The pharmaceutical industry may not have to face price regulations anymore if the government acts on a recommendation of the Economic Survey 2008-09.The survey has proposed that the government should control prices of essential drugs that have limited manufacturers and decontrol all other medicines.
This comes at a time when the department of pharmaceuticals, headed by MK Azhagiri, is set to revive the pending drug policy and extend price control from the current 74 to 354 essential medicines. “Drug price control should be limited to essential drugs in which there are less than five producers. All others should be decontrolled,” the Survey said.
The Supreme Court had directed the government in 2003 to develop appropriate criteria to ensure that essential medicines do not fall out of price control. The recommendations made in the Survey are in strong contrast to the drug policy proposed by the department of pharmaceuticals. The draft policy aims to reduce the price of costly ‘essential’ medicines by 30-70% and that of low-end brands by 10-30%.
The proposed price reduction would cover painkillers, cardio-vascular drugs, anti-hypertensives, antibiotics and costly cancer drugs. Implementing the policy in its present form would add about 8% of the domestic retail pharmaceutical market to the about 25% already under price control.
Experts raised concerns about the recommendations made in the Survey as in pharmaceuticals; the level of consumer awareness is low. The common person is not aware of all the options available in the market and is guided by doctors and pharmacists. In such a situation, decontrol of medicines would hurt the common man’s interest, a health activist and expert said.
“The recommendations are absolutely absurd. For any market force to operate, the consumer should be able to make an informed choice. In pharma sector, this is not the case as consumer takes his decision under conditions of distress. The pharma market is not a free market and therefore, price control is necessary,” pharmaceutical expert and editor of a medical journal CM Gulati said. In India, there is also lack of universal health insurance for common people.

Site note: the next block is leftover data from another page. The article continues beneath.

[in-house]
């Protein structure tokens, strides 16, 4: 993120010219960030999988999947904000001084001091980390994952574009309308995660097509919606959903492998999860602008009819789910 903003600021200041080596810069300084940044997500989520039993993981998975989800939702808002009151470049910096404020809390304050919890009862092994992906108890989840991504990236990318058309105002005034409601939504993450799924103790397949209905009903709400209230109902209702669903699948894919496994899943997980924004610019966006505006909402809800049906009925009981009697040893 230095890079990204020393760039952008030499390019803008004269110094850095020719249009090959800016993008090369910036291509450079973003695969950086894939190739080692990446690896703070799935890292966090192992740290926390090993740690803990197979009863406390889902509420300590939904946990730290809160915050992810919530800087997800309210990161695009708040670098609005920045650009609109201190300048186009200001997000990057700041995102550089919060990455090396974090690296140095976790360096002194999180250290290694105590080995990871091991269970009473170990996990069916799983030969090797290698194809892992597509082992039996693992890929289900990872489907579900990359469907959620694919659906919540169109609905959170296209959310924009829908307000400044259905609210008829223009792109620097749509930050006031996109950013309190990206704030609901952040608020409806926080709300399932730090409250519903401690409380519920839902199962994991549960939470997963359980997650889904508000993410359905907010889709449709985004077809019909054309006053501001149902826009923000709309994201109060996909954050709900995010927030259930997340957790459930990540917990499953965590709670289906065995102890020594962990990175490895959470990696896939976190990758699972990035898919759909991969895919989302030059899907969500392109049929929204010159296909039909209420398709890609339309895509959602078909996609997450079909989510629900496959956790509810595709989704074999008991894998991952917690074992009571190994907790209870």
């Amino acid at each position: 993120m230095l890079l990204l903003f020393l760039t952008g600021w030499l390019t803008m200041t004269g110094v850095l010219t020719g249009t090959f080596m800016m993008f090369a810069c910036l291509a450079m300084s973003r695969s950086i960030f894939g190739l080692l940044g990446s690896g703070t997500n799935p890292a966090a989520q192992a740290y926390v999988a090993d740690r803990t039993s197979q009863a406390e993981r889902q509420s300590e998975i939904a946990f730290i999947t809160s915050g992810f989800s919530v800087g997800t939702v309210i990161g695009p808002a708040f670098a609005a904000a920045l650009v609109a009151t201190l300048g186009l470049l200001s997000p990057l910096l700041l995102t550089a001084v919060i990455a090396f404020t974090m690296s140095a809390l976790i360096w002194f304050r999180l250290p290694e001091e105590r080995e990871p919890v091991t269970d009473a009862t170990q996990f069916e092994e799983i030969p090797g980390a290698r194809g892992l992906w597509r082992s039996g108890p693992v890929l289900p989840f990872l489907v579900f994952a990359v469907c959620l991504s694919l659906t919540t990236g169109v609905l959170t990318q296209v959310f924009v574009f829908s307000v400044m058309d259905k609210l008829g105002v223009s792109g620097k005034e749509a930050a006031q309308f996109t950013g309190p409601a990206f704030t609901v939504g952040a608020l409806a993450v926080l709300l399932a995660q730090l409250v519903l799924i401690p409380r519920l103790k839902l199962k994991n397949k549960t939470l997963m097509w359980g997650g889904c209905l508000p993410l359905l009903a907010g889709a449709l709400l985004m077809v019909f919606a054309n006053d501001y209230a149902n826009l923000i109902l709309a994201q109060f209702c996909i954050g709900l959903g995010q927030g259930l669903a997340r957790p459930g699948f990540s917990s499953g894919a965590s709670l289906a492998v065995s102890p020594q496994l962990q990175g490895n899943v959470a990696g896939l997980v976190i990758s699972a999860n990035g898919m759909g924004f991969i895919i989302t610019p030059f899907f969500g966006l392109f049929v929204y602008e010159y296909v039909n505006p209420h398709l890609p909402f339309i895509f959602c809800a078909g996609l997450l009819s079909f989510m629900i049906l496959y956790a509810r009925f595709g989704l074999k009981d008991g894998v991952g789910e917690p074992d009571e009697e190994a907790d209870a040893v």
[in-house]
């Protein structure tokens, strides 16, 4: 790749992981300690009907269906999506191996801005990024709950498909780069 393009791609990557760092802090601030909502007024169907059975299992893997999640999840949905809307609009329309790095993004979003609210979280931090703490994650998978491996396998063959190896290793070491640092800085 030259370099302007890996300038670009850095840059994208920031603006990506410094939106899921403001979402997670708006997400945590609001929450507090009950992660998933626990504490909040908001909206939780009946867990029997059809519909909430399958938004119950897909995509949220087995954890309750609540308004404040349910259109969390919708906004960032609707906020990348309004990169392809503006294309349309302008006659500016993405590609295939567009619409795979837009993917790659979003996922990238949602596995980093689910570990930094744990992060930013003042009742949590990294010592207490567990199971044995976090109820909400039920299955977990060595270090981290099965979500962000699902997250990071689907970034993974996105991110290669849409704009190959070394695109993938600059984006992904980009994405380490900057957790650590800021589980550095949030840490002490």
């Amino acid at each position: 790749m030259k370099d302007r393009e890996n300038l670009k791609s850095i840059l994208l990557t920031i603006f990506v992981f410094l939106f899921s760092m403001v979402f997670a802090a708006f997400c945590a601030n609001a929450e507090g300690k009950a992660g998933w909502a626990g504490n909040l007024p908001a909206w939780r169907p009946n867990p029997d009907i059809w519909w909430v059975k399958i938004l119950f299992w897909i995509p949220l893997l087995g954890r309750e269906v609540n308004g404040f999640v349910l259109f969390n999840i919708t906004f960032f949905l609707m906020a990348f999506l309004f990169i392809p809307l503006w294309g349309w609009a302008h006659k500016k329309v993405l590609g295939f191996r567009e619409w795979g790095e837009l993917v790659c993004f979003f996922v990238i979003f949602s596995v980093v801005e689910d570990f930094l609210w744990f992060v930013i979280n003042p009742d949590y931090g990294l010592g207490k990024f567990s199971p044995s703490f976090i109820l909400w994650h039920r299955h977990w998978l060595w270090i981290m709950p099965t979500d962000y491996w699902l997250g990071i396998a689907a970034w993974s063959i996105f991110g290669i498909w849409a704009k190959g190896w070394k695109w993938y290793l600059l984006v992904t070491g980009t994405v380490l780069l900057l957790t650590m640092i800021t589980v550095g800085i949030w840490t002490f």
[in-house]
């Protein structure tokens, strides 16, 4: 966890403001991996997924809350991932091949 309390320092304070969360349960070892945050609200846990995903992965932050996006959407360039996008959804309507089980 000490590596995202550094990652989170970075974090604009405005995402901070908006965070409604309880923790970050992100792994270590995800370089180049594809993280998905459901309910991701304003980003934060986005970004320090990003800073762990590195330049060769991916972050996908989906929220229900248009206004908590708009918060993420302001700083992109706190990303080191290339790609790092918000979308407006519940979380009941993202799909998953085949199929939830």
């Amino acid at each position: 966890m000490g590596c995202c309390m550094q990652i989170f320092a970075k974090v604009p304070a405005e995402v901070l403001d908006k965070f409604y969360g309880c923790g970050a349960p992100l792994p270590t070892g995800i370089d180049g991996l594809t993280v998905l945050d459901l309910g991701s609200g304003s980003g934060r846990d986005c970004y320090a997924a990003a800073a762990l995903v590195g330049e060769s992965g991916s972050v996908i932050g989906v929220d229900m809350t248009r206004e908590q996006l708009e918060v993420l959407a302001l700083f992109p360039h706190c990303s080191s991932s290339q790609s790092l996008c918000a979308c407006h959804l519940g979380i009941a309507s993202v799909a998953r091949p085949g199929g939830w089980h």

However, as expected, the industry that often argued that competition is a better way for making medicines affordable, has welcomed the observation. “What is enunciated in the Economic Survey is a step forward in the right direction. Intense competition in the Indian pharmaceutical industry has led to almost all drugs being available at the lowest possible price in the world,” Ranbaxy president Ramesh Adige said.
According to PricewaterhouseCoopers (PwC) associate director Sujay Shetty, the recommendations, if implemented, would provide a big boost to research and development (R&D) intensive industry. “India is as it is one of the world’s most price sensitive markets, and there is no need of government’s price control. There are several players manufacturing the same drug and competition controls the prices,” he said.